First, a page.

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08 September 2018

Mae West Pitches a Screwball: Go West Young Man

The term "screwball comedy" usually means a slightly fantastic romantic plot, a willful female lead, a sparring couple who resist their mutual attraction, farcical misunderstandings, and witty dialog. It's not what people expect from a Mae West picture, but it's certainly what she delivered in Go West Young Man

A film within a film -- "Drifting Lady"

Go West Young Man is an on-the-mark parody of Hollywood and its stars. Mae gives one of her funniest performances as Mavis Arden, the top romantic star of Superfine Pictures, Incorporated. The movie opens with a pretty extensive film within a film, showing an extended scene from her latest opus. Drifting Lady is a pretty sly dig at 1930's style femme fatale movies like Mata Hari or Blonde Venus that tended to feature Greta Garbo or Marlene Dietrich as women of compelling charms who drive men to desperation. It features an insanely over-the-top exotic South American setting (designed by Wiard Ihnen, who was Edith Head's husband and an Oscar winner in his own right). Mae also sings one of her best songs, with a hip-swiveling Latin twist, backed by Xavier Cugat. We see the glamorous star through the eyes of her devoted fans at the film premiere. As always, screenwriter Mae builds up her character by having others describe her and heap praise on her before she even appears,

Drifting Lady includes a trendy mirror shot

After the film, Mavis thrills her fans with a charming if disorganized talk including a dramatic speech from the film:

"Remember me kindly for just a brief moment. When April comes around again with blue skies and sudden showers, remember that April woman who drifted into your life as casually as a summer cloud drifts over a green field, and then moves on."

These words seem to be good for any occasion; Mavis trots them out several times throughout the film. The rest of her speech quotes from A.K. Greenfield, the head of Superfine Pictures Incorporated. She tells her public that they would be amazed if they knew what an unaffected person she is at heart, and how she longs for a simple country home, instead of being forced to live in an Italian villa with a swimming pool in Hollywood. Watching from the wings is her studio publicist, Morgan (Warren William), who views these remarks with a skeptical eye. Mavis hustles offstage to dress for a date with a former beau, Harrigan (Lyle Talbot), who's now a well-known politician. Changing for her date, she dons one of her most astoundingly risque negligees; I can't imagine how they got away with it.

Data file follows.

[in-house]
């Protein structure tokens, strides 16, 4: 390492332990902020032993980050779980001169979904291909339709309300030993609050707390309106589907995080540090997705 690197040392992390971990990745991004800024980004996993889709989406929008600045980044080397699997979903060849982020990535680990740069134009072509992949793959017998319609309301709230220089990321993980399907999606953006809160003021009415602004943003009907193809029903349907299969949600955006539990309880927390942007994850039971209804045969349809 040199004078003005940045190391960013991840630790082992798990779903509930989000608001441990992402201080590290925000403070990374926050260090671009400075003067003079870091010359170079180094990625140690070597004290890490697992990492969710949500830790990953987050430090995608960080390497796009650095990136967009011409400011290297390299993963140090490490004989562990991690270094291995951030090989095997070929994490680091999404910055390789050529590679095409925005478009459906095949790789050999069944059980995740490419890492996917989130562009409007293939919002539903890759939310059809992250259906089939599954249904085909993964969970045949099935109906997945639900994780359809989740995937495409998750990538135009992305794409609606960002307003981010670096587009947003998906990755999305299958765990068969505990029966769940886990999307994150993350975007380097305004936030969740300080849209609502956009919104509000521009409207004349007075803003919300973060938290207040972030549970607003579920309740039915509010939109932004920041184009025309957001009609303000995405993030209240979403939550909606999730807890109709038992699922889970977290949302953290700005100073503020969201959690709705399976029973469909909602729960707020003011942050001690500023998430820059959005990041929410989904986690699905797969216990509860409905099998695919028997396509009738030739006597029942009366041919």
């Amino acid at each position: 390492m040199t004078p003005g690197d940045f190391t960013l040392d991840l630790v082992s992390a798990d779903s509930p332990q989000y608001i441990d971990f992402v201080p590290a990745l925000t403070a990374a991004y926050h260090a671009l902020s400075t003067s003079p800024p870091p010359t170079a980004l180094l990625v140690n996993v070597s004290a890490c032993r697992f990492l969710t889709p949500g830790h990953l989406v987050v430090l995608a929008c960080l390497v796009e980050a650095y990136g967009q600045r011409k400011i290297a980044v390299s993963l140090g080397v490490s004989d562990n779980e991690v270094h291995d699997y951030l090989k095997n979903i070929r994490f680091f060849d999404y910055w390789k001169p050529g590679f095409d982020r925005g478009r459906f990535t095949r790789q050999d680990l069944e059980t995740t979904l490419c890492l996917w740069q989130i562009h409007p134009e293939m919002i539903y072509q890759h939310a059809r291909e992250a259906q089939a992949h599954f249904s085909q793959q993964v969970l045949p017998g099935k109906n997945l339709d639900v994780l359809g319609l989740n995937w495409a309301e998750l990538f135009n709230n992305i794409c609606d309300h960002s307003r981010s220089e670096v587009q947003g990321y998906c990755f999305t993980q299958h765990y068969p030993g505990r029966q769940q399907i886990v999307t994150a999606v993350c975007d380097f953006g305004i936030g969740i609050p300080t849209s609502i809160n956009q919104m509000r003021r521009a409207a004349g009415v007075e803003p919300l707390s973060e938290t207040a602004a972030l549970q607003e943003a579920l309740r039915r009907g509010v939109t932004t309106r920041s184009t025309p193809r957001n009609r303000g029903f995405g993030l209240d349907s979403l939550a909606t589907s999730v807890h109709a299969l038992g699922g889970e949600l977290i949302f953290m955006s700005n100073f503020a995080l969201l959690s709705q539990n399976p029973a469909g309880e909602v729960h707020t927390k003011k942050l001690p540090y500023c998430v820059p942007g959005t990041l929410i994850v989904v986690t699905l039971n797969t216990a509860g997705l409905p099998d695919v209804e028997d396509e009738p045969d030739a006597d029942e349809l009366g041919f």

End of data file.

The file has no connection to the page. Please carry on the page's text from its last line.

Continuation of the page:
How they got away with this revealing negligee I'll never know

Banter between Mavis and Morgan reveals that his main job is to keep the susceptible star away from entanglements with men, and also that, despite their sparring, they are definitely attracted to each other, "I could like that guy if he wasn't so hard to get along with," she says. When he compliments her, she almost purrs. But then they start to bicker again. Clearly jealous, Morgan breaks up her date with Harrigan by informing the press that they are willing to be interviewed. After finding out that Mavis has arranged to meet him again in Harrisburg, Morgan sabotages her limousine to ensure that she will miss this date, as well. She finds herself marooned in the country, where the only place to stay until the car is fixed is a small guest house.

Mavis isn't thrilled with country life

The guest house is run by Mrs. Struthers (Alice Brady), a genteel widow, and Kate Barnaby (Elizabeth Patterson), her spinster aunt. Mrs. Struthers' daughter Joyce (Margaret Perry) and their maid Gladys (Isabel Jewell, very funny here) help out, and both are huge fans of Mavis. The older ladies are torn between excitement at having a famous star in their midst and their natural sense of superiority to the nouveau riche. Patterson is particularly funny, parodying Mae's walk, and saying of Mavis, "In my day, women with hair like that didn't come out in daylight."

Mavis is not at all pleased at this development, and is suspicious of Morgan's part in the whole situation. She is somewhat mollified, however, when she discovers that an extremely handsome young man owns the nearby local gas station -- Bud Norton, played by Randolph Scott. The prospect of an entertaining interlude with a fellow possessing "large and sinewy muscles" does a lot to reconcile Mavis to her enforced rustic weekend. He turns out to be a serious minded engineer, who has invented a new motion picture sound synchronizer. Scott, too, is funny in these scenes, as a young man so wrapped up in science that he literally doesn't notice when an international sex symbol drops from the sky right in front of his nose. There are a few moments when he appears to struggle to keep a straight face, but generally he is admirably deadpan.